GPS Self-Adjusting Clock With An E-Ink Display

If you mention a clock that receives its time via radio, most people will think of one taking a long wave signal from a station such as WWVB, MSF, or DCF77. A more recent trend however has been for clocks that set themselves from orbiting navigation satellites, and an example comes to us from [KK99].  It’s a relatively simple hardware build in that it is simply an Arduino Nano, GPS module, and e-ink display module wired together, but it provides an interesting exercise in running through the code required for a GPS clock.

It does however give us a chance to remember the story from last year surrounding WWVB, as a budget proposal last year mooted the prospect of the closure of the Fort-Collins-based time signal transmitter. Were that to happen an estimated 50 million American clocks would lose their reference, and while their owners could always update them manually, there will always be time-based systems to which that won’t be applied for whatever reason.  Europeans meanwhile are safe in their time transmissions for now , but in case they think they have their mains grid to fall back on it’s worth remembering the time they lost six seconds.

GPS satellite image: USAF [Public domain].

18 thoughts on “GPS Self-Adjusting Clock With An E-Ink Display

  1. Reminds me I wanted to hack this Goodwill Store LaCrosse Model 617-1485B with an external antenna input for the time signal. I still need to read into more and am wondering about a GPS module emulator option too so can use for whatever time source.

    1. Interesting is I went to Barnes & Noble and opened up the lone Nuts and Volts magazine edition (Jan./Feb. 1019) and found an Internet Digital Clock project that seems to be reminding me of this looming project with another option that is to use an internet time source that never even crossed my mind ever.

      1. (Jan./Feb. 1019)

        I’m thinking of the monks that labored by the light of a tallow candle, over their tables making that issue available for future generations.
        Is the one you saw an Illuminated Copy on vellum?
        B^)

  2. I am in the process of rebuilding my “TrackerJacker”

    instead of an LCD I was going to use an ePaper display, the AdaFruit ones look cool, but there are dire warnings about updating faster than 180 seconds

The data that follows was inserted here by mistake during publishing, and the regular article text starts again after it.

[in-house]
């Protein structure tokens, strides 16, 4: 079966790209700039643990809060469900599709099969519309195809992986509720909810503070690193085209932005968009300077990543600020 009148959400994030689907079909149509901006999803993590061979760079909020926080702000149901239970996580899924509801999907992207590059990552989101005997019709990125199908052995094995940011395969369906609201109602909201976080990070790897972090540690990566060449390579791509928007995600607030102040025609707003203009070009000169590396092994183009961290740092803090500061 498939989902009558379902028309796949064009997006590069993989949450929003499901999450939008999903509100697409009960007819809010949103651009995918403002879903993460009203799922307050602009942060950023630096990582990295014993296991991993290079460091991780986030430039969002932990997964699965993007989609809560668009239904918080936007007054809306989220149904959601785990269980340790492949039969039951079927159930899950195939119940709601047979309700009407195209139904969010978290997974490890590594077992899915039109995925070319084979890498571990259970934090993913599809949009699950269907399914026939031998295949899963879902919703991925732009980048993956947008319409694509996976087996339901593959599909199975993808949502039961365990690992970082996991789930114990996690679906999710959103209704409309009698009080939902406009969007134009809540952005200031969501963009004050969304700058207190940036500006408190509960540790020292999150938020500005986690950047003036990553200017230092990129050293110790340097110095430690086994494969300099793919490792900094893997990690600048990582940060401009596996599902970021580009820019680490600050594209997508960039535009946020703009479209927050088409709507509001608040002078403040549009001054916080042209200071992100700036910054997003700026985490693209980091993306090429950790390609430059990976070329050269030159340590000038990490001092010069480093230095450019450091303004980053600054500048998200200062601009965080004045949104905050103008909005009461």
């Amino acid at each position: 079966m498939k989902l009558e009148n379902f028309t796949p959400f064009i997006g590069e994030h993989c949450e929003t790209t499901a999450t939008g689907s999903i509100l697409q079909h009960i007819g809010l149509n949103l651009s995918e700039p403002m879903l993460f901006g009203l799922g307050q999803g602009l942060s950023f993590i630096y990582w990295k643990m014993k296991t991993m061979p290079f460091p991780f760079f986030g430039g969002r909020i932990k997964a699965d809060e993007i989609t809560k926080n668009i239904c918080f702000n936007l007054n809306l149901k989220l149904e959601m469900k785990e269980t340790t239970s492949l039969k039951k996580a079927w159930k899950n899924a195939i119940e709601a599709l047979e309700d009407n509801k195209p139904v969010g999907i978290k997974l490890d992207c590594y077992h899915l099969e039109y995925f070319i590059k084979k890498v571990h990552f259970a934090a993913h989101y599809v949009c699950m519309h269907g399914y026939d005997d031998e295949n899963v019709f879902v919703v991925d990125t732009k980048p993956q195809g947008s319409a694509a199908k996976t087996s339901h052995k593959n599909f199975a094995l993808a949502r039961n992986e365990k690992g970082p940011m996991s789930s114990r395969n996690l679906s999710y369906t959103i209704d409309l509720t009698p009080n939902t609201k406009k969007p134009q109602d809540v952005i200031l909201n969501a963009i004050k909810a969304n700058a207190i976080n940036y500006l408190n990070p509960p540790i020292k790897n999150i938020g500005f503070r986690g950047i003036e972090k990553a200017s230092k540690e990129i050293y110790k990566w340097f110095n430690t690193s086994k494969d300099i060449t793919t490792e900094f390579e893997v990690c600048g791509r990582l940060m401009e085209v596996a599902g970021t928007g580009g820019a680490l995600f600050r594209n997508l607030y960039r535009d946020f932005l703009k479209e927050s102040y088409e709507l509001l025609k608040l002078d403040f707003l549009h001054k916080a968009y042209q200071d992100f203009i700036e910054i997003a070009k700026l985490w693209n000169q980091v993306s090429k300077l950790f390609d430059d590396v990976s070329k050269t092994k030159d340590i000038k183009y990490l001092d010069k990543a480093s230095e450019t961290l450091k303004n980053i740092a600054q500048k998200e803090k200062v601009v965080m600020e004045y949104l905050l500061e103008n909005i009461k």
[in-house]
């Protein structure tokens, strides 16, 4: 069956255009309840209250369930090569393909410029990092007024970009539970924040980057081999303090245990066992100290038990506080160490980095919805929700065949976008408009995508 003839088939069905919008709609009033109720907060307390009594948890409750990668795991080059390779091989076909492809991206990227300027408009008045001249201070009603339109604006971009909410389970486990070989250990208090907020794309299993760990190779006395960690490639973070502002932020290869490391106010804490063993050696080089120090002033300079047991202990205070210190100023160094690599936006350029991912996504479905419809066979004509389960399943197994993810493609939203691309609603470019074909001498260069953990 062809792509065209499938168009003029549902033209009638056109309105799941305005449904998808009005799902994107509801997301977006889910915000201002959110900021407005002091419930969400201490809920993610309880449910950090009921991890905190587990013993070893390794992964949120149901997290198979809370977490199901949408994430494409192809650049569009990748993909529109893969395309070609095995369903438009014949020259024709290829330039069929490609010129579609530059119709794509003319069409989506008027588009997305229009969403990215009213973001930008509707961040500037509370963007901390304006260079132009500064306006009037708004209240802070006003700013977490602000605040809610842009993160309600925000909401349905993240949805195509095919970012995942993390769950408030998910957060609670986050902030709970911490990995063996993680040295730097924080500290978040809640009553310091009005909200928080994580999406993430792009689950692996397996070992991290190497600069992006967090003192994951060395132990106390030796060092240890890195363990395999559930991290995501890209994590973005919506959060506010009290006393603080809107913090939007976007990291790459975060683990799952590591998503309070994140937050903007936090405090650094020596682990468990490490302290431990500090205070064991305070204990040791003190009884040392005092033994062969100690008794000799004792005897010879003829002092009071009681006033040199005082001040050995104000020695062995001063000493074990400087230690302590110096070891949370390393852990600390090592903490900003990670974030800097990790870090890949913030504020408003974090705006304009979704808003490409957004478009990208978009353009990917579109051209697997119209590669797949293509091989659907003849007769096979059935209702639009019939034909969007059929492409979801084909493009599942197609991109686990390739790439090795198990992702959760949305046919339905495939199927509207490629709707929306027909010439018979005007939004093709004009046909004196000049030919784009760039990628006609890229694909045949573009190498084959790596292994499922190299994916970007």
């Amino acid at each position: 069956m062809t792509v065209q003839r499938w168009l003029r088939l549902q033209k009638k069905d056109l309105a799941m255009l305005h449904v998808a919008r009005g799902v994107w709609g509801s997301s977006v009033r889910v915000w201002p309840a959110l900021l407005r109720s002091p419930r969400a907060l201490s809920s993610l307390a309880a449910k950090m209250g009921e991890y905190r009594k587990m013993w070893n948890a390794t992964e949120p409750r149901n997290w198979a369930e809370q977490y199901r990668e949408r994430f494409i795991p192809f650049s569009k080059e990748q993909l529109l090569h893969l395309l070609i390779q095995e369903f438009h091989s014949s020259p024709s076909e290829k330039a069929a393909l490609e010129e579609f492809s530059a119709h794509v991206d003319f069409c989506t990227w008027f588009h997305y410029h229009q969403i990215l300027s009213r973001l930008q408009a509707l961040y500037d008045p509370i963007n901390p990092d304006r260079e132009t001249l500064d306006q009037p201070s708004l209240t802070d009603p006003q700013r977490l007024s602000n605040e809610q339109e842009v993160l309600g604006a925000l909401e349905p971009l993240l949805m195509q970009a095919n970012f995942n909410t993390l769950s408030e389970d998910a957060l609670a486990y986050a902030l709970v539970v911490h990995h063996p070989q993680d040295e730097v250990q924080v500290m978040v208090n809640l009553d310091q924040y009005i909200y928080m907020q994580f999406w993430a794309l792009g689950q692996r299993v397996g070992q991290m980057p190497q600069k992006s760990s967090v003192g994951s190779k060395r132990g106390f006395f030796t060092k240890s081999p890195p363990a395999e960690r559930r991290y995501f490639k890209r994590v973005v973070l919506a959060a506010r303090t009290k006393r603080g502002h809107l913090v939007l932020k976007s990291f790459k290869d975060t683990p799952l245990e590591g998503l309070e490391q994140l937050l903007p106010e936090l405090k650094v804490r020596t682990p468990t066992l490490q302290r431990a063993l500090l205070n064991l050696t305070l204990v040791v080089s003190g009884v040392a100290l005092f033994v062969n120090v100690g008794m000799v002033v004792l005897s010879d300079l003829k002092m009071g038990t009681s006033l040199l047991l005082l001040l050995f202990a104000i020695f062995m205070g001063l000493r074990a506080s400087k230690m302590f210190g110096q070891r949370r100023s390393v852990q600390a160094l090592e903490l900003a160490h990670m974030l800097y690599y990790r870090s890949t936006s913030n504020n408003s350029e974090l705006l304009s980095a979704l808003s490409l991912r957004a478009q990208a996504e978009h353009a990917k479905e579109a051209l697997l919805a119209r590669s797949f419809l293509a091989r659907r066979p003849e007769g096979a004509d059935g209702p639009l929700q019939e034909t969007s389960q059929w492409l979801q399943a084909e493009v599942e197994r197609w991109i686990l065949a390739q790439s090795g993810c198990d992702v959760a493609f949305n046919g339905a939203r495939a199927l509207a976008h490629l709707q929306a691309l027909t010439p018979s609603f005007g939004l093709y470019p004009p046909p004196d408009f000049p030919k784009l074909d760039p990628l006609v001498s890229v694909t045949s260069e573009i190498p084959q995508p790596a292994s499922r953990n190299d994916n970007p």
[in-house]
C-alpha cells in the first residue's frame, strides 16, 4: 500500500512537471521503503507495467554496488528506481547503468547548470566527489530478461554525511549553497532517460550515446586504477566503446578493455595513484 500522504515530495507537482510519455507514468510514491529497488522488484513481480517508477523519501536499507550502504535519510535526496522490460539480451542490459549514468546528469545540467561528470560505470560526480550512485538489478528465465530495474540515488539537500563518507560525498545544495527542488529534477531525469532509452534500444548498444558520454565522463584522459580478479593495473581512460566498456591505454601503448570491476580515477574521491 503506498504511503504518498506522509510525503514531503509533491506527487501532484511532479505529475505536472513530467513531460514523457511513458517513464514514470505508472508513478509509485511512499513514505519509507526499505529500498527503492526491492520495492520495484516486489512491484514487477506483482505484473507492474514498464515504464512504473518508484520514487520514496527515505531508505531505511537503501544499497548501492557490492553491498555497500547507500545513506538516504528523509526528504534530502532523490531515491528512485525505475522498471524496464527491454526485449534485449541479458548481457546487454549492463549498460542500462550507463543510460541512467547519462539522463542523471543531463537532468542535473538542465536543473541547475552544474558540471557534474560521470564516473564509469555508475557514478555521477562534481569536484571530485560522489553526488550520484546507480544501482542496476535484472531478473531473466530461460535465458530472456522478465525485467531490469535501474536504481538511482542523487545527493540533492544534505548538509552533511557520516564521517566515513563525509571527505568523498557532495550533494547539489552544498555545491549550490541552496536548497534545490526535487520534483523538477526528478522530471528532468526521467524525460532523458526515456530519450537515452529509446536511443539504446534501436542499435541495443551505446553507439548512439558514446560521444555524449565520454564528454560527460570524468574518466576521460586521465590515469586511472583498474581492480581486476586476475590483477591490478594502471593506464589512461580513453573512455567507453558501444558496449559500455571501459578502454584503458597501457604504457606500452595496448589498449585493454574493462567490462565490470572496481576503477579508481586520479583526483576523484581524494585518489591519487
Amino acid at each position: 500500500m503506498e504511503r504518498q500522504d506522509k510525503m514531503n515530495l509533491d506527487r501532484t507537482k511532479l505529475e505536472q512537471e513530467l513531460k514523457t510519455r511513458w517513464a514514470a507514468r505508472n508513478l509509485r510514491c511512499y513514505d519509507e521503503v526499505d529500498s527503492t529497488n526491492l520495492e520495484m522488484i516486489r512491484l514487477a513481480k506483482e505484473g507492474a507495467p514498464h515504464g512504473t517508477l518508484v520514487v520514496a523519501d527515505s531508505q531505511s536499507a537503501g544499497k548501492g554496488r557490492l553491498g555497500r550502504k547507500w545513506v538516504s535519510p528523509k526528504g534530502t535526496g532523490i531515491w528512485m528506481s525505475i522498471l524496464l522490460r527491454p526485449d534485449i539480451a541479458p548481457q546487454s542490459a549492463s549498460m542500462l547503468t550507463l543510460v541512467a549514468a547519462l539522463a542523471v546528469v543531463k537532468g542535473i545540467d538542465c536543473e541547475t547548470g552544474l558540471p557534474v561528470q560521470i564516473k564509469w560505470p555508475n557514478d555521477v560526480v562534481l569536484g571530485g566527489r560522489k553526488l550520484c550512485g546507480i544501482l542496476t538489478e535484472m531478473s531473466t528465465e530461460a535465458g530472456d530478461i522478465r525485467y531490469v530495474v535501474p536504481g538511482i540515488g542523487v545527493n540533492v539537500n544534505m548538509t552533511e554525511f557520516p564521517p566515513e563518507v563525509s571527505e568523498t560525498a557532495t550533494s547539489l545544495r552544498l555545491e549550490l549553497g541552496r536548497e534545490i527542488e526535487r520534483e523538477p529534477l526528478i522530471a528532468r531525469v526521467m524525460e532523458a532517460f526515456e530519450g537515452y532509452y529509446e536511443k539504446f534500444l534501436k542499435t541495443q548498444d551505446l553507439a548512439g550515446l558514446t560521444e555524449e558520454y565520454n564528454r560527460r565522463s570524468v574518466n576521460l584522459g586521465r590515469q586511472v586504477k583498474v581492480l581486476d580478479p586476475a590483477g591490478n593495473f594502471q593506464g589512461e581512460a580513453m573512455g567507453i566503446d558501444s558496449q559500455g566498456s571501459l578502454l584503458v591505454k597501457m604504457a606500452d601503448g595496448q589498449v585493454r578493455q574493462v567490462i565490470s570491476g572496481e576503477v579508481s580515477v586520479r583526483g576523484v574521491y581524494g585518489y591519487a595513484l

which would make for a “dull” clock, compass, GPS

    are ePaper displays not suited to real time stuff?

    1. Usually e-ink can be updated more often than that, once per second shouldn’t be a problem as long as the driver keeps track of the per-pixel balance to keep it from accumulating charge. If the driver repeatedly forces a pixel towards white even though it is already white, the charge will build up and you’ll get a white ghost image later. Kind of like burn-in in CRT displays.

      Maybe it’s either related to those Adafruit displays being tri-color, or maybe their display driver takes some shortcuts that cause charge buildup.

      1. I’m more worried about the compass “mode”

        that updates quickly

        the tri colour ones might be better for cumulative displays, distance traveled, altitude change, that kind of thing

  3. How about the Sun? A sundial with an array of photo-whatever used to detect both position of the shadow and speed at which the Earth rotates can.be used to control a PLL?

    1. There is a similar french time signal on 162kHz and an UK time signal on 60kHz.
      In Italy there is a shortwave signal on 10 and 15 MHz.
      In Spain they transmit the time once per day on 15006kHz and 4998kHz.

    1. GPS is highly directional. (No pun intended.). Multiple transmitters all around. In a typical house at least one signal is likely to penitrate into any given room. While multiple signals are requited for navigation (the more the better) only ONE signal would be required for use as a time reference.

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